There was a third option.

“No!” he screamed, standing up to his feet. He summoned all his strength and, sending off a quick prayer towards Heaven, the first prayer he'd every prayed, he launched towards his son.

At that moment, something changed. Whether it was his pure will to go on or a matter of luck, he was not sure. The barrier that held him back was still there, yet he pushed through it somehow. It felt like thousands of blades piercing deep into his body, yet he sprinted towards his son with such determination that he did not care. He grabbed his son from the goblin and stabbed it in the eye with the fork he had brought all this way. It howled in pain, reeling back and falling on its side into the water. Its bloated body could not bring itself back up from under the water.

“We’re going home,” he said to the fairy, holding close his now whimpering son.

It was morning now. He came up from the basement, holding his son close in his arms. He presumed that his wife was nearby, for within seconds of his son’s whimper on dry land, his wife was opening the front door. Her grief turned to gladness as soon as she saw whom it was. She rushed to hug him. He gave her the boy as she smiled and kissed him long on the mouth.

The police were called and the matter was settled. His wife was too thankful to ask questions. All that she knew was that he had been up all night and had brought her back her newborn child. He praised God for that, though he did not really know the one who he was thanking yet.

Just before he decided to take a nap, his daughter Clary came to him.

“Did you beat that fairy up?” she asked.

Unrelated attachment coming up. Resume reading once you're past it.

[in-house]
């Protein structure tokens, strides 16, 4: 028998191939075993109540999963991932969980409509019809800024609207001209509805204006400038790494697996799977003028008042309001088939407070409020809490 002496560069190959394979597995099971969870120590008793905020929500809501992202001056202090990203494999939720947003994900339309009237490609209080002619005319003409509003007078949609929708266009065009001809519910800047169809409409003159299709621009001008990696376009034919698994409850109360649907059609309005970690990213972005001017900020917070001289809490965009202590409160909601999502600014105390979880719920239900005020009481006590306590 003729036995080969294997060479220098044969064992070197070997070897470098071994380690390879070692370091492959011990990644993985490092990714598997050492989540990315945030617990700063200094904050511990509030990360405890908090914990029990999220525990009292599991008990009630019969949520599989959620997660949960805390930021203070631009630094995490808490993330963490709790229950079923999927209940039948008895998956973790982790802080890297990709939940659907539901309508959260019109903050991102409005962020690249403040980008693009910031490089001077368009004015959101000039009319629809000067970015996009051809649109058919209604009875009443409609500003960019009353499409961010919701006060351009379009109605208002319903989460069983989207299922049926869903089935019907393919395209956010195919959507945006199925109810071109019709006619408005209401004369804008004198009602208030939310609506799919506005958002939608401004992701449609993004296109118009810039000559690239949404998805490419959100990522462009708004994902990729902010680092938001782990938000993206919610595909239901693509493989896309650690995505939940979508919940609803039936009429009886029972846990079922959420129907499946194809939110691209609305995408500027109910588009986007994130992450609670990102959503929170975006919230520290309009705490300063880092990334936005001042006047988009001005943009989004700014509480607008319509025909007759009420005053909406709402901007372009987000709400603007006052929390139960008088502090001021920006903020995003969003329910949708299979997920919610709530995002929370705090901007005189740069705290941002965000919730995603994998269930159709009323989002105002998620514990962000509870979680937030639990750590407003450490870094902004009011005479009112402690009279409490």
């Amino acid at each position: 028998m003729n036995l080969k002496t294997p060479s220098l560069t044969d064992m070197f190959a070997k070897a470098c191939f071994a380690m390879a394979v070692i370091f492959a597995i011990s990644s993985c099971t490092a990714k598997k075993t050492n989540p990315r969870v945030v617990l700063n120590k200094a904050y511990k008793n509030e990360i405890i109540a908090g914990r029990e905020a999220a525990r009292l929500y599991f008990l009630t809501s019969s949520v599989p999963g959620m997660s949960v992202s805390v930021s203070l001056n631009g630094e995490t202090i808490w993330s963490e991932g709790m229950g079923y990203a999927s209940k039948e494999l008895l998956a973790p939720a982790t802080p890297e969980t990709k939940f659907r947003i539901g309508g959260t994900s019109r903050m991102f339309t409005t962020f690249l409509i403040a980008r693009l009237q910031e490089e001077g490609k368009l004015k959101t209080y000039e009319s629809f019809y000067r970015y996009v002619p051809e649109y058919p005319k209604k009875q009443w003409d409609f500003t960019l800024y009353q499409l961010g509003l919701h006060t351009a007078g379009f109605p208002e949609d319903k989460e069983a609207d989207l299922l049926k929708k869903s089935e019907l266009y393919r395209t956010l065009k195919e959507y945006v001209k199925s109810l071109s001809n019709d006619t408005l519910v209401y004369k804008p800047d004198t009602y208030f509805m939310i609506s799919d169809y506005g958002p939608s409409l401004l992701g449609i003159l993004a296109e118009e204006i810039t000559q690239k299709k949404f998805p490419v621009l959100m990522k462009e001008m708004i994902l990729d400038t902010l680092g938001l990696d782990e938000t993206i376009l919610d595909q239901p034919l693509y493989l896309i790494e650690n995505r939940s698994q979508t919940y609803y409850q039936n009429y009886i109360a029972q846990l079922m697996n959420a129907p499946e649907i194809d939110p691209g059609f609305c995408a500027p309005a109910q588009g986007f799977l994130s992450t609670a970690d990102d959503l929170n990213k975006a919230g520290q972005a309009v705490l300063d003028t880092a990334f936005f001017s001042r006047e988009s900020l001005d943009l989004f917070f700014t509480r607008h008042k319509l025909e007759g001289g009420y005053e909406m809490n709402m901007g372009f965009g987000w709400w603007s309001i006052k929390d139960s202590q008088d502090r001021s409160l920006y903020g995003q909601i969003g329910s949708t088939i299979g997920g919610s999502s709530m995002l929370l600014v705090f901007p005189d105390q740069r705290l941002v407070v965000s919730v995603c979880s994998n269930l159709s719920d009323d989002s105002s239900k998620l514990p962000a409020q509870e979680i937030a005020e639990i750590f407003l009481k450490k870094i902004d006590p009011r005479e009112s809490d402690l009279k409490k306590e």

“ No,” he said with a smile. “She didn’t take him. But I did beat up the goblin that took him.”

She was wide-eyed. “A goblin took him?”

“Sure did; but you don’t ever have to worry about goblins in your closet. And if they ever do come, I can beat them up too!”

She giggled.

When he went up to get a nap, his wife was already laying down, adoring her newborn son and the one who had been sent to take his place. There hadn’t been anyone claiming to be the parents of this other child, but they were treating it as best they could until that time came. He grinned and she grinned back.

“Hey, Christina?”

“Yes?” she replied.

“When you’re wanting to get to church the next time, do you…” He paused. “Do you mind if I join you?”

Her eyes lit up with wonder and confusion.

“That’s fine, but... why?”

“The whole thing with the baby, really. It’s a long story. You wouldn’t believe me if I told you.”

“Alright. I’d love to see you there.”

He plopped down hard onto his pillow and gave his wife a kiss before he hunkered down for a nap. It had been a very long day.